Childcare minister writes to all childminders setting out childminder reforms

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Elizabeth Truss has written to all childminders in England to tell them about Government plans designed to make working in the profession easier.

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Elizabeth Truss has written to childminders to tell them about reforms that will make working in the profession easier

The letter, which will be sent during the next few weeks to all childminders, outlines previously announced Government reforms that the education and childcare minister says will make it easier to work as a childminder and access Government funding, as well as attract new childminders.

Ms Truss goes on to list the reforms, which she says, will address a shortage of childminders and the difficulties some childminders face in accessing support to help them deliver high-quality care, including: making it easier for childminders to access Government funding, the introduction of childminder agencies, local authority support and how childminders can work with schools in providing childcare.

The education and childcare minister says that one advantage of joining an agency is that individuals will be provided with all they need to register and have the option of spreading the cost of setting-up. She claims that it costs at least £800 for people to establish themselves as childminders, calling it a 'complex and time consuming process.'

Another advantage of a childminder agency is that it will help childminders to fill their places more effectively, she says, before reiterating that joining an agency will be entirely voluntary.

Ms Truss states, ‘We absolutely understand that many childminders are content with the way they are working and we are simply offering a choice, a choice to stay independent and registered directly with Ofsted, or to join an agency.'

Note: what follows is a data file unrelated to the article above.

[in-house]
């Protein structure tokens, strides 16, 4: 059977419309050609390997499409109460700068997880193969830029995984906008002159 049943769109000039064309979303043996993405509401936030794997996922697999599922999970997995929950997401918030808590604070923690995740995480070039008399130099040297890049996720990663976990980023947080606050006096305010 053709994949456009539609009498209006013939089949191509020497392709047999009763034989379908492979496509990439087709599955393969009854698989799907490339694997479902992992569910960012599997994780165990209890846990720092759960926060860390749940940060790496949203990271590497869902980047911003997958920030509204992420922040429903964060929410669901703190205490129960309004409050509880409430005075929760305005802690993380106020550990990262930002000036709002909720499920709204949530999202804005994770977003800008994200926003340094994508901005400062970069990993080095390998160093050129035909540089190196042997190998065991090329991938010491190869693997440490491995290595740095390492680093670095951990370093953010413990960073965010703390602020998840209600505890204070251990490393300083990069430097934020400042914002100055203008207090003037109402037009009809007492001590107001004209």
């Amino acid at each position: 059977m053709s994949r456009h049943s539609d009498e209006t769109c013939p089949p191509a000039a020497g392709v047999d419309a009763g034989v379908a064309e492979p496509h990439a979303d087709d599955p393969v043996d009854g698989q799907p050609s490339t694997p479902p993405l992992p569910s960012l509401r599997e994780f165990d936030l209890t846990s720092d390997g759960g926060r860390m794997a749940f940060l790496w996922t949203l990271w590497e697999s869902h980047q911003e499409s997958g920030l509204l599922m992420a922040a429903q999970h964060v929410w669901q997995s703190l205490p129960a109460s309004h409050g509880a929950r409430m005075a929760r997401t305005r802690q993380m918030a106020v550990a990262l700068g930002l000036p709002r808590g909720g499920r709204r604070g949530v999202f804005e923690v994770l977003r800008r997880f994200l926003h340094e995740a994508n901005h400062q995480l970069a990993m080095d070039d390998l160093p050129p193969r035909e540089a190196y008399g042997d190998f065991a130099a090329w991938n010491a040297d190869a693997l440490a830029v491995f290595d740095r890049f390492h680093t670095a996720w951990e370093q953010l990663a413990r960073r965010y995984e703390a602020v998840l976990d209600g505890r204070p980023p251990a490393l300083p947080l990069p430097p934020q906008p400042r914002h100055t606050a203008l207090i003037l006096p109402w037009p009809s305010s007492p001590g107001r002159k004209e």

'On local authority networks and support, the education and childcare minister explains why a decision was taken to remove the requirement for childminders to be part of a network in order to access funding, because only ten per cent of childminders belong to a network.

She goes on to say that early intervention funding has increased for 2014-15 and local authorities are being given an additional £2bn to spend on three- and four-year-old places. However, she says that it is up to local authorities to decide how to best use this money.

Moving on to the future of local authority support, the education and childcare minister says that support will be available from a variety of sources which may include the local authority, a local childminder agency where this exists, as well as other professional bodies and training providers.

On working with schools, she suggests childminders approach their local schools about how they might work together to provide a more joined-up service for parents and enhance children's care and learning now that the Government has made it easier for schools to open longer.

The letter concludes, ‘This Government knows that childminders have an important role to play in both supporting parents and improving outcomes for children. That is why we are doing all we can to support you in this. I wish you every success in your work with children and families.’

Reaction to the letter among childminders on the One Voice Together for Quality Facebook page has so far been largely negative.

One childminder questions how she will make ends meet if a school is open from 8am-6pm and she is only dropping off and picking up children, therefore earning no more than an hour's fee.